In all, it really doesn’t matter which you choose because no matter what mode you are in, the turbo-four scoots you forward without delay and the gearbox remains rapid-fire quick, never skipping a beat or falling asleep at cruising speeds. But it’s the ride quality is what made us fall in love with the Golf R. Smooth and polished, yet firm enough to ensure only the most minimal of body roll seeps through. It’s such a usable and daily drivable hatchback that sometimes you forget there is so much performance lying underneath its Teutonic epidermis. If we were faced with a five-hour road trip, from Toronto to Montreal for example, we would be choosing the Golf R over the Civic Type R and MINI JCW any day of the week.
It’s quite fuel efficient too - we managed a yield of 10.5 L/100km over a mix of both city and highway driving, but if you thought you could slip in 87-octane fuel like you would the GTI, you would be mistaken. The R requires 91-octane, but those extra horses are worth every penny.
Now that we’ve established that the Golf R is the superior product in relation to drivability and performance, let’s talk about the other areas, because when it comes to the user interface and connectivity, we would probably choose the MINI instead. You see, Volkswagen has packed so much tech into the Golf that it kind of forgot how to design and integrate an effective infotainment unit to control it all. Yes, there’s a head-up display and Apple CarPlay, but its overreliance on digital screens and touchscreen inputs is infuriating.
There’s no physical button or dial for the volume, fan controls, or the heated seats. Instead, each have a designated panel for finger activation, and they are not even noticeably highlighted on the dashboard, so you end up pressing them like you’re playing the piano. Worse yet, none of the panels light up at night, and it’s maddening because you have no idea what you’re pressing until you see the temperatures change up on the screen. It doesn’t help that the screen lags as well, especially when turning on the heated seats.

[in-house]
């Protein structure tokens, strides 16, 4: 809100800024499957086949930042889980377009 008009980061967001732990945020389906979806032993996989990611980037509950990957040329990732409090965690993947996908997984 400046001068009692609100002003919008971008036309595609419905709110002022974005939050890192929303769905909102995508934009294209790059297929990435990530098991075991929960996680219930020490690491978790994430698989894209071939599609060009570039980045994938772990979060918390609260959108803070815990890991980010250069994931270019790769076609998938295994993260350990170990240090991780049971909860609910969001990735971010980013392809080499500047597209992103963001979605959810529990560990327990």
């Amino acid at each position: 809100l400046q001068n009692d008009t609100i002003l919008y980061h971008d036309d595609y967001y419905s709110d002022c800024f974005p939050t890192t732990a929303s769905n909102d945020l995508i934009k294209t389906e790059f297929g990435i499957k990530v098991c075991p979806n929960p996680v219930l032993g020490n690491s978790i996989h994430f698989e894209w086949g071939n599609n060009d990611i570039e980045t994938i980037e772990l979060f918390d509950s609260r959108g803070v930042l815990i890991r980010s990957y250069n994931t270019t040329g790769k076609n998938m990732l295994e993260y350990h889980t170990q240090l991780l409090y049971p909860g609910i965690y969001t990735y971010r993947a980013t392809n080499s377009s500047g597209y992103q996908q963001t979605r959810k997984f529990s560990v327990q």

Unlike the Volkswagen Taos, even the steering wheel buttons on the Golf are touch sensitive, and though they have shallow grooves separating them, it’s still easy to press the wrong one - if you have large thumbs, best of luck to you. Overall, the connectivity features are wonderful but the user interface is half-baked, and is not a pleasant experience that we ever warmed up to due to its lack of accurate touchpoints. And for the skeptics who say we just have to ‘get used to it’, we spent nearly 1,000 kms with the new Golf GTI and Golf R over the span of three weeks, and still haven’t bridged the learning curve.
On the bright side, the overall cabin aesthetic is pleasing and minimalistic. The sport seats with integrated headrests are comfortable and supportive for long journeys, and matches the supple ride quality to provide the optimal road-trip companion. We’re not sure what happened to the gear shifter with the 7-speed DSG models, as it’s now been shrunken down to a little stump, Porsche 911-style. It’s not the most satisfying thing to clunk into gear, but it undoubtedly frees up precious real estate for storage space, which goes a long way for a small compact hatch.
The eighth-generation Golf R puts all of its marbles on performance, and it pays off with one of the most engaging hatchbacks we’ve driven in recent memory. Its infotainment and interface foibles are in dire need of an overhaul, and might be a dealbreaker for some, but once you accept its faults, you will find a willing and capable Golf that will consistently turn that frown upside down. Just don’t change the cabin temperature.
Model: 2022 Volkswagen Golf R
Paint Type: Pure White
Base Price: $46,395
Price as Tested: $47,645
Engine: 2.0-litre turbocharged inline-four
Horsepower: 315 hp @ 5,600 rpm
Torque: 295 lb-ft @ 3,000 rpm
Transmission: 7-speed dual-clutch DSG automatic
Engine & Drive Configuration: Front engine, AWD
Observed Fuel Consumption (L/100km): 10.5